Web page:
Dynamic Kernels: Modularized Device Drivers

This is the first in a series of four articles co-authored by Alessandro Rubini and Georg Zezchwitz which present a practical approach to writing Linux device drivers as kernel loadable modules. This installment presents and introduction to thte topic, preparing the reader to understand next month's installment.
Loading and unloading

Since the major number is recorded inside the filesystem node that applications use to access the device, dynamic allocation of the major number means that you can't create your nodes once, and keep them in /dev forever. You need to recreate them each time you load your module.

The scripts in this page are the ones I use to load and to unload my modules. A little editing will suit your own module: you only need to change the module name and the device name.

The mknod command creates a device node with a given major and minor number (I'll talk about minor numbers in the next installment), and chmod gives the desired permissions to the new devices.

Though some of you may dislike creating (and changing permissions) any time the system is booted, there is nothing strange in it. If you are concerned about becoming root to perform the task, remember that insmod itself must be issued with root privileges.

The loading script can be conveniently called drvname_load, where drvname is the prefix you use to identify your driver; the same one used in the name argument passed to register_chrdrv(). The script can be invoked by hand during driver development, and by rc.local after module installation. Remember that insmod looks both in the current directory and in the installation directory (somewhere in /lib/modules) for modules to install.

If your module depends on other modules or if your system setup is somehow peculiar, you can invoke modprobe instead of insmod. The modprobe utility is a refined version of insmod which manages module dependencies and conditional loading. The tool is quite powerful and well documented. If your driver needs exotic handling, you're better off reading the manpage.

At time of writing, however, none of the standard tools handles generation of device nodes for automatically allocated major numbers, and I can't even conceive how they could know the names and minor numbers of your driver. This means that a custom script is needed in any case.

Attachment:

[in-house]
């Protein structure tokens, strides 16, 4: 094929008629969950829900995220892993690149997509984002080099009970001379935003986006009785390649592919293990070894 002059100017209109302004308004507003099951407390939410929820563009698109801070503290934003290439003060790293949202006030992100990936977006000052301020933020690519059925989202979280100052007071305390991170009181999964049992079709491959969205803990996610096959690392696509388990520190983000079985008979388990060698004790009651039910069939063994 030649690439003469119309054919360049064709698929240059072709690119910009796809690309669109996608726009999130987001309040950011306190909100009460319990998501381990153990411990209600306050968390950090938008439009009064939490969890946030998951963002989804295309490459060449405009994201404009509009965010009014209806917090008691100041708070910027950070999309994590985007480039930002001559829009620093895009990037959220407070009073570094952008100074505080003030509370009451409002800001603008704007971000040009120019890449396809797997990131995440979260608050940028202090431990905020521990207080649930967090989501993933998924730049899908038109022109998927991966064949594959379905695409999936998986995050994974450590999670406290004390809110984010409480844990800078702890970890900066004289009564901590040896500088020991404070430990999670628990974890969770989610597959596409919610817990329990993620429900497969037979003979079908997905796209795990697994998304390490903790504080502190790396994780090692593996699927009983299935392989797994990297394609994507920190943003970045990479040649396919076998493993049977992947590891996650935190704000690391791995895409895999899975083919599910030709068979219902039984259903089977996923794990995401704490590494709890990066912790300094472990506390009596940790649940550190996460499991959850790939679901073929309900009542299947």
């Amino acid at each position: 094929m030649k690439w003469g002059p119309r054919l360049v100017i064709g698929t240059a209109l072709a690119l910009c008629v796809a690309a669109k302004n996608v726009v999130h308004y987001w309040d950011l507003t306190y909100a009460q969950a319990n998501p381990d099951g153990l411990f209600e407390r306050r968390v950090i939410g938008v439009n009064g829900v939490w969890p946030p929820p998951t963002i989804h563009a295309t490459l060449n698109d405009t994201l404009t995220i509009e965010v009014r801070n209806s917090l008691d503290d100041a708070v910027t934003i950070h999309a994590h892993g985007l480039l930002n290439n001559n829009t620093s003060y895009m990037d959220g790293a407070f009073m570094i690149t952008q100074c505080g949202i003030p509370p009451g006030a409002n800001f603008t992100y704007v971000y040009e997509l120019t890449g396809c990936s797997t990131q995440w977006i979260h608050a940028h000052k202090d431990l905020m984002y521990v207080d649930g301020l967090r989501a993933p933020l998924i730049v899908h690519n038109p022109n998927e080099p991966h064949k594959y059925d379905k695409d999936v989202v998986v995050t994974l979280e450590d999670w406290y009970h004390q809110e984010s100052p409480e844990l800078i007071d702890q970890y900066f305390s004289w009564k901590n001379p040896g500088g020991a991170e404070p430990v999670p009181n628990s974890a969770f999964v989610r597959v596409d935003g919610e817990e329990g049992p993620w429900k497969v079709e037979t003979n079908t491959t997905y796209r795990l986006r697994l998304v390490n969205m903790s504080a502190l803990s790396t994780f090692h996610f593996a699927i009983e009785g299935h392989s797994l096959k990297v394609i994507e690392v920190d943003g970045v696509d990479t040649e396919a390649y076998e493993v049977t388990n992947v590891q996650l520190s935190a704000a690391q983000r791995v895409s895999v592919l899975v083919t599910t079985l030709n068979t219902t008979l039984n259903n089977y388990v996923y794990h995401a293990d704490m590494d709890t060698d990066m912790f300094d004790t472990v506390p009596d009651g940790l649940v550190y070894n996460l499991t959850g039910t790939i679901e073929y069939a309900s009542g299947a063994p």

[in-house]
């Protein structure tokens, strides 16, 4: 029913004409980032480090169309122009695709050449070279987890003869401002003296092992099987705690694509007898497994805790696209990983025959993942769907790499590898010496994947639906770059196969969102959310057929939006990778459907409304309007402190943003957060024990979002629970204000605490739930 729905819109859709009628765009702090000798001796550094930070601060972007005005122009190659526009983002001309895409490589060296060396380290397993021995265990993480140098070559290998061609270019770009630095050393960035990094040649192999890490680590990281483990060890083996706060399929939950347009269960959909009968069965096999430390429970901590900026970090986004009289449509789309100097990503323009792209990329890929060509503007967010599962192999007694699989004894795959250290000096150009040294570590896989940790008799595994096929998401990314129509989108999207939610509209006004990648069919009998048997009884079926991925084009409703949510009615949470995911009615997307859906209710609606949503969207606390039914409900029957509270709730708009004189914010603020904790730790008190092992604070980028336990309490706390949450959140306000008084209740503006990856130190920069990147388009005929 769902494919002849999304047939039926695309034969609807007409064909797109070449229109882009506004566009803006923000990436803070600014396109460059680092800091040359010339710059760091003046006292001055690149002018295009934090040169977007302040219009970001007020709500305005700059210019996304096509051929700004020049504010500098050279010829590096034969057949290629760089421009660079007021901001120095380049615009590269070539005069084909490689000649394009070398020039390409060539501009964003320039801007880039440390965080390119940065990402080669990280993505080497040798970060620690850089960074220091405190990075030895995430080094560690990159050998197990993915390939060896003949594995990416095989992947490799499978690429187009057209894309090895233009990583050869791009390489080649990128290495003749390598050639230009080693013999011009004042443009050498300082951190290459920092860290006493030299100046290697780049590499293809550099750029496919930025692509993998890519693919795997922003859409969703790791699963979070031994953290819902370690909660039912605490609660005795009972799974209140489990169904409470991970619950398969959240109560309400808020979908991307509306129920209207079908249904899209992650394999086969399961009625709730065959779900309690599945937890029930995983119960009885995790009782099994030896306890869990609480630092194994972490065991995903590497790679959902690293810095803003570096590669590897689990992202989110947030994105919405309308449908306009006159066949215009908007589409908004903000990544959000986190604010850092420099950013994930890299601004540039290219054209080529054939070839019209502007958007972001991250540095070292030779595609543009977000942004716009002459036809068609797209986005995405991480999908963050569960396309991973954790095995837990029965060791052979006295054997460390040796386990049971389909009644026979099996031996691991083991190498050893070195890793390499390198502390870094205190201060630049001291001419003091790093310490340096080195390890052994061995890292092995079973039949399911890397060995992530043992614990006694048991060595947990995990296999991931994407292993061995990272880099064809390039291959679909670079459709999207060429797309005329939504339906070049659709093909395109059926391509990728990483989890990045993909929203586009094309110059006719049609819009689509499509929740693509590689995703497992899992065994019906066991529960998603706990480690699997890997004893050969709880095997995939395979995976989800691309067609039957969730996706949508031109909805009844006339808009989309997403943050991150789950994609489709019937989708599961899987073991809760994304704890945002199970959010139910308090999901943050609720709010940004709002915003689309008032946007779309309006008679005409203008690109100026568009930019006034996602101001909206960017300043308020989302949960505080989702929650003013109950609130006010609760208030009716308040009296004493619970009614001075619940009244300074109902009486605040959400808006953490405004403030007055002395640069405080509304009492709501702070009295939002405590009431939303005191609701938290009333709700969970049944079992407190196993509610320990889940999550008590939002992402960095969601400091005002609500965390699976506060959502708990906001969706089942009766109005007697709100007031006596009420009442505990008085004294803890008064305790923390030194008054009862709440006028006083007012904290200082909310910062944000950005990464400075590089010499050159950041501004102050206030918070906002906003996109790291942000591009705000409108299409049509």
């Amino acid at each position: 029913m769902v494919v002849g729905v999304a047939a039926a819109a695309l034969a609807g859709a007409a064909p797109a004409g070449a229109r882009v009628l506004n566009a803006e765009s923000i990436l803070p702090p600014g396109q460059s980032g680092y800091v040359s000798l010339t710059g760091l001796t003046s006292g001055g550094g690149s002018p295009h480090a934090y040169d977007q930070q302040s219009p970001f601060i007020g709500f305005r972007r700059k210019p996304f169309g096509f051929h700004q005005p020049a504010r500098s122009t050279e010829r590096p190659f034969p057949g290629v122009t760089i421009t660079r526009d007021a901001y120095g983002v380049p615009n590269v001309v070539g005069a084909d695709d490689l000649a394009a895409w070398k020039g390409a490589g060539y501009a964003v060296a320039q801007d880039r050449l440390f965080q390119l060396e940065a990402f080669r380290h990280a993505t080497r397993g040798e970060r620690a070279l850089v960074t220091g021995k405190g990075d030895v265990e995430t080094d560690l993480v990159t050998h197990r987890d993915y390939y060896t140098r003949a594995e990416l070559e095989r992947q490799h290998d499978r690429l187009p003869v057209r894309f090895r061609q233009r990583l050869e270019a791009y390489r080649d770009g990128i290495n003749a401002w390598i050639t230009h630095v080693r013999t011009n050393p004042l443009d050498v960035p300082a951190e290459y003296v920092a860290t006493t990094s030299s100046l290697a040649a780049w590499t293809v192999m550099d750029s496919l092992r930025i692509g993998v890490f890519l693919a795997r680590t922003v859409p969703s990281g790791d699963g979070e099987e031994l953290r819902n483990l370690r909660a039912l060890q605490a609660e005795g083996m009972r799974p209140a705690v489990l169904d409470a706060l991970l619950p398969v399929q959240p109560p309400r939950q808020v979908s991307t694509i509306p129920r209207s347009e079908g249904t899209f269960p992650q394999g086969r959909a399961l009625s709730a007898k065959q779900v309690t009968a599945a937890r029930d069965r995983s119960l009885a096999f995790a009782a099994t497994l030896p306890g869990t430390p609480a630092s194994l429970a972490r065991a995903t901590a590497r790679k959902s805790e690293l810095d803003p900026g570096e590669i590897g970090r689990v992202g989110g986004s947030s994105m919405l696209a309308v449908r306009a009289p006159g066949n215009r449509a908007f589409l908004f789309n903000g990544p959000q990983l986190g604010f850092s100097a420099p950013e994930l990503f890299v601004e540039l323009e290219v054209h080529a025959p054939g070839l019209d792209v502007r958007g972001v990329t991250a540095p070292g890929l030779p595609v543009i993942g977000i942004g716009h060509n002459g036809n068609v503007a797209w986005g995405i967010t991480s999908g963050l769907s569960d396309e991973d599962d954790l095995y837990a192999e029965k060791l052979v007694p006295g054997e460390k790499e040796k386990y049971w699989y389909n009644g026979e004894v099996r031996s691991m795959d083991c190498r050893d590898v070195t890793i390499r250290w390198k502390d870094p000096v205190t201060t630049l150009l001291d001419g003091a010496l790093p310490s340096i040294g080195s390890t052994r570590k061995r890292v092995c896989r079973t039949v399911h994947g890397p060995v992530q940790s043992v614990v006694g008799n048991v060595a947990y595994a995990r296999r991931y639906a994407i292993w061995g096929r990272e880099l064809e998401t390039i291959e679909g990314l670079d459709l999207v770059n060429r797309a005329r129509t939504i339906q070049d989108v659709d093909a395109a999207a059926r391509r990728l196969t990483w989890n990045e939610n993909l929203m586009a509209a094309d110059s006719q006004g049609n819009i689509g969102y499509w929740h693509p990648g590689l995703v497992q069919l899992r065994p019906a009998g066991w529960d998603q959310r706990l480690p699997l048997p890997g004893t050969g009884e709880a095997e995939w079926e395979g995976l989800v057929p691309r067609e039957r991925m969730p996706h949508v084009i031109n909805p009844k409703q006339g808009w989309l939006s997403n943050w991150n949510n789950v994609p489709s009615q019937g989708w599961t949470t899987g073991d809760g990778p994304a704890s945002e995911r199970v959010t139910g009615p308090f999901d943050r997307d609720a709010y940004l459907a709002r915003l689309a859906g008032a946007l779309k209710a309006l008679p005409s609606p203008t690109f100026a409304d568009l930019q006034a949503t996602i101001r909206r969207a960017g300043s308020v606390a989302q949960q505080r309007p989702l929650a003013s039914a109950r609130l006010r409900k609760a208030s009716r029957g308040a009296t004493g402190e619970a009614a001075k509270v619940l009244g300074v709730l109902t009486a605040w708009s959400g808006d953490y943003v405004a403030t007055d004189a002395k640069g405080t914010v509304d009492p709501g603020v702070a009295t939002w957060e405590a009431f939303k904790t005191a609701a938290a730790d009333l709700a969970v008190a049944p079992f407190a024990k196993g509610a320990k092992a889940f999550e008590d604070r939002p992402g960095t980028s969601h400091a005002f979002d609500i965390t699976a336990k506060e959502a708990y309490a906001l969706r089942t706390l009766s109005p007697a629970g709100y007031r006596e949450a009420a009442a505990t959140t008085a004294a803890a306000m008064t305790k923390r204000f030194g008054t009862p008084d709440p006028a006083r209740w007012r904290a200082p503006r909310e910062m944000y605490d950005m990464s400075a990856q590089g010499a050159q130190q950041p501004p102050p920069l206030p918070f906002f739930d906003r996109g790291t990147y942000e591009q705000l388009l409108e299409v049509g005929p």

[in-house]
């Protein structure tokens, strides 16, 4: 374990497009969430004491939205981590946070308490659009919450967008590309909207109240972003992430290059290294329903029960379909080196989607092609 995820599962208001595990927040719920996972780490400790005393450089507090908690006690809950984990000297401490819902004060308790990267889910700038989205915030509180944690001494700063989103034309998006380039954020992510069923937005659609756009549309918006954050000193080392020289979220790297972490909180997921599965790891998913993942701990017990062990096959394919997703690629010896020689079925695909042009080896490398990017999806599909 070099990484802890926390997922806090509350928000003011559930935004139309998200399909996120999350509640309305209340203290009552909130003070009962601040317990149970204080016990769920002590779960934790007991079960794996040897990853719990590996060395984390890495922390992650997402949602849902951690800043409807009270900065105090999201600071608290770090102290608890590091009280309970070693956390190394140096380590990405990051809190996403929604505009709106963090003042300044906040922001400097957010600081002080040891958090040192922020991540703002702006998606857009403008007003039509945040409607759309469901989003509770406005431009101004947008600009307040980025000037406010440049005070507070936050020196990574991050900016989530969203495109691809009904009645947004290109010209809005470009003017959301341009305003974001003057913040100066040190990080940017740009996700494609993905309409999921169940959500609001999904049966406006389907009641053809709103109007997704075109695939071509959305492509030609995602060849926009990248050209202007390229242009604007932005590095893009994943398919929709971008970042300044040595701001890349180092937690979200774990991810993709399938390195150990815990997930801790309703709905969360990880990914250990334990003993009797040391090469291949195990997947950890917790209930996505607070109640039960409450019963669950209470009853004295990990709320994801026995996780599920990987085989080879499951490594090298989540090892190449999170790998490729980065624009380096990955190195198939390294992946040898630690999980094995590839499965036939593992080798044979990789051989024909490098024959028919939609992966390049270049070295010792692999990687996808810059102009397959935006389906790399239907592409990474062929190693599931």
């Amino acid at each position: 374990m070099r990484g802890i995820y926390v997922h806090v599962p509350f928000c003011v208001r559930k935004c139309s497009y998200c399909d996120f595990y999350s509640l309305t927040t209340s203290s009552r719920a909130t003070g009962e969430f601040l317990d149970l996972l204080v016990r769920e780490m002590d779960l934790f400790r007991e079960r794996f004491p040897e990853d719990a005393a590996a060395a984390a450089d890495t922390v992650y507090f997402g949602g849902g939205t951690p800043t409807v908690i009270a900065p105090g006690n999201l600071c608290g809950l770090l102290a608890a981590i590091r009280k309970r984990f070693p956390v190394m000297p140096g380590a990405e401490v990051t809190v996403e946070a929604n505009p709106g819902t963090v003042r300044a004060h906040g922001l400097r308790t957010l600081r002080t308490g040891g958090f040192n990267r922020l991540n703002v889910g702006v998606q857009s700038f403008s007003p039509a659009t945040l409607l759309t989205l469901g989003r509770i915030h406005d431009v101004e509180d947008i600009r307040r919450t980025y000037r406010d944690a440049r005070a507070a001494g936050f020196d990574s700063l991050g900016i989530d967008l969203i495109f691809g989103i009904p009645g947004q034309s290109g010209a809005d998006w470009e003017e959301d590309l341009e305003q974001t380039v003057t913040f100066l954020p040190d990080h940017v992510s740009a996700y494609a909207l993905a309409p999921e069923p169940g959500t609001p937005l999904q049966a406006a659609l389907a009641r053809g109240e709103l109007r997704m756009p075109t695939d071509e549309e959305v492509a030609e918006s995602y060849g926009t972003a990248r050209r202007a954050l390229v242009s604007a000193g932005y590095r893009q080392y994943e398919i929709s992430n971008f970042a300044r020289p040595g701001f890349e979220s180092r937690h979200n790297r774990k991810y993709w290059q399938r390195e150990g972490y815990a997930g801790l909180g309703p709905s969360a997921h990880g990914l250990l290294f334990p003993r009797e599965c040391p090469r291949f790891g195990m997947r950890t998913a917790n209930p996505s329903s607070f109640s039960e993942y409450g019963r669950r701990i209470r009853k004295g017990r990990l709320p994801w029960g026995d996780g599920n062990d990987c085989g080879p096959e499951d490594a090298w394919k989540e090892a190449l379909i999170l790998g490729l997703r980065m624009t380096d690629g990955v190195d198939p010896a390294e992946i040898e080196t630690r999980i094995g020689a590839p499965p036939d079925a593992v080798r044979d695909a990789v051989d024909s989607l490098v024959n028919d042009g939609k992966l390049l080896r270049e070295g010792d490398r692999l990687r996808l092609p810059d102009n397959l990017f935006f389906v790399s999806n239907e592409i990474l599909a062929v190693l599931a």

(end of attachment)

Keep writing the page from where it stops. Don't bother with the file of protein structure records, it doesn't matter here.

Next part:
Here's drvname_load:

#!/bin/sh
# Install the drvname driver,
# including creating device nodes.

# FILE and DEV may be the same.
# The former is the object file to load,
# the latter is the official name within
#  the kernel.

FILE="drvname"
DEV="devicename"

/sbin/insmod -f $FILE $*  || \
 {echo "$DEV not inserted" ; exit 1}

# retrieve major just assigned
major=`grep $DEV /proc/devices | \
  awk "{print \\$1}"`

# make defice nodes
cd /dev
rm -f mynode0 mynode1

mknod mynode0 c $major 0
mknod mynode1 c $major 1

# edit this line to suit your needs
chmod go+rw mynode0 mynode1

And drvname_unload:

#!/bin/sh
# Unload the drvname driver

FILE="drvname"
DEV="devicename"

/sbin/rmmod $FILE $* || \
 {echo "$DEV not removed" ; exit 1}

# remove device nodes
cd /dev
rm -f mynode0 mynode1
Allocating Resources

The next important task of init_module() is allocating any resources needed by the driver for correct operation. We call any tiny piece of the computer a “resource”, where “piece” is a logical (or software) representation of a physical part of the computer. Usually a driver will request memory, I/O ports, and IRQ lines.

Programmers are familiar with requesting memory. The kmalloc() function will do it, and you can use it exactly like it was malloc(). Requesting I/O ports, on the contrary, is unusual. They're there, free of charge. There is no “I/O port fault” equivalent of a “segmentation fault”. However, writing to I/O ports belonging to other devices can still crash your system.

Linux implements essentially the same policy for I/O ports as is used for memory. The only real difference is in the CPU not generating exceptions when you write to a port address that you have not requested. Port registering, like memory registering, is also useful to help the kernel's housekeeping tidy.

If you ever scratched your head about the port address to assign to your newly acquired board, you'll soon forget the feeling: cat /proc/ioports and cat /proc/interrupts will quickly uncover the secrets of your own hardware.